Autoflowers don’t give you a lot of time, so it’s critical to plan beforehand. What medium are you going to use? Soilless, soil or hydroponics? What nutrients have you chosen? Have you grown autos before? Have you bought the lights? What about ventilation? Have you set up your grow room?

For instance, if your nutrient chart recommends 5ml/liter, start with 2.5ml or 1.25 ml (1/2 or 1/4 strength) and watch how the plant responds. Some autoflowers, like the Tangie ‘Matic or Gorilla Glue, for example, are voracious feeders and require a stronger dose, but make sure you start with big doses only after experimenting with half-strength nutes at first.
It’s common for beginners to load their plants with too many nutrients and burn them. We get that you love your plants, but you’re only harming your autoflowers by feeding extra nutes. Photoperiod plants have bigger roots, but autoflowers are comparatively smaller and the nutrients have to be adjusted accordingly.

2) Don’t take the risk of transplanting
It’s also critical to transplant only after the roots have filled out in the container since the soil will drop off in clumps with the roots stuck to them. In other words, wait until the plant is a little root bound. Since there are so many conditions, it’s best to start directly in the final containers. With no disturbance, you’re all set to get great yields.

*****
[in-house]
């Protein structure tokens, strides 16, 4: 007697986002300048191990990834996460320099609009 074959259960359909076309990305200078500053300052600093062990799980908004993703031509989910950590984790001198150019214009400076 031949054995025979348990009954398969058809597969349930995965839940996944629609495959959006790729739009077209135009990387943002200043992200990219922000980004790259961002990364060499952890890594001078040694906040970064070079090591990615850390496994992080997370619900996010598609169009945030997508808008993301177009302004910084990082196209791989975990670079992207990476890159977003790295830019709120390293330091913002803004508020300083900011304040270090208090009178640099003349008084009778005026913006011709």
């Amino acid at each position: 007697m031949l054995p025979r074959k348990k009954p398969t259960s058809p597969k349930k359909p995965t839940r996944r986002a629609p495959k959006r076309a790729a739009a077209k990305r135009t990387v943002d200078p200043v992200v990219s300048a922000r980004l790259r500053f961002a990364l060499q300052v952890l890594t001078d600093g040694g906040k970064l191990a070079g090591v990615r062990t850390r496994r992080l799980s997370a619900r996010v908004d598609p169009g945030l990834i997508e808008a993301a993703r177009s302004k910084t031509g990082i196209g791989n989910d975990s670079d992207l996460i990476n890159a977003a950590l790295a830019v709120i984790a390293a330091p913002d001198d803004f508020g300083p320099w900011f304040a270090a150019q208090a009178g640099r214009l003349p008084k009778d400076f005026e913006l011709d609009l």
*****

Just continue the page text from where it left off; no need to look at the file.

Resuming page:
If you’re adamant on transplanting, though, make sure that the medium is exactly the same. For instance, if your seedling is growing in a potting mix of coco coir and compost, it should be transplanted to another container containing the exact same mix. Water the seedling container a few hours before transplanting to ensure that the soil is moist. There’s a high risk of hurting the roots when the soil is too dry or wet.
It’s also important to do some research to purchase autoflowering seeds of the highest quality. You can do everything right but it may all be for naught if the strains aren’t meant to produce high yields. For example, Fastbuds catalog shows you seeds ranging from XXL to L yield category, and you can choose anything depending on the space available.
You must also remember to train cannabis plants only during the vegetative stage. Doing so in the flowering phase will stunt the plant drastically. Many growers simply stay away from training autoflowers because they produce good yields even when they aren’t trained; however, a combination of any of the techniques mentioned above will deliver stunning results, which makes training plants a matter of personal choice.

Autoflowers grow even when they get only 12 hours of light from seed to harvest. They are tough and adapt in any situation; however, they thrive when they receive 18 hours of light and 6 hours of darkness. Some growers provide 24 hours of light from the beginning until harvest, but it’s not recommended because plants need some rest and time to recover like the rest of us.

Cannabis growers are always on the hunt to understand the tips and tricks to maximize yields in autoflowers. Most growers have the talent, but they lack information. And that’s a serious handicap…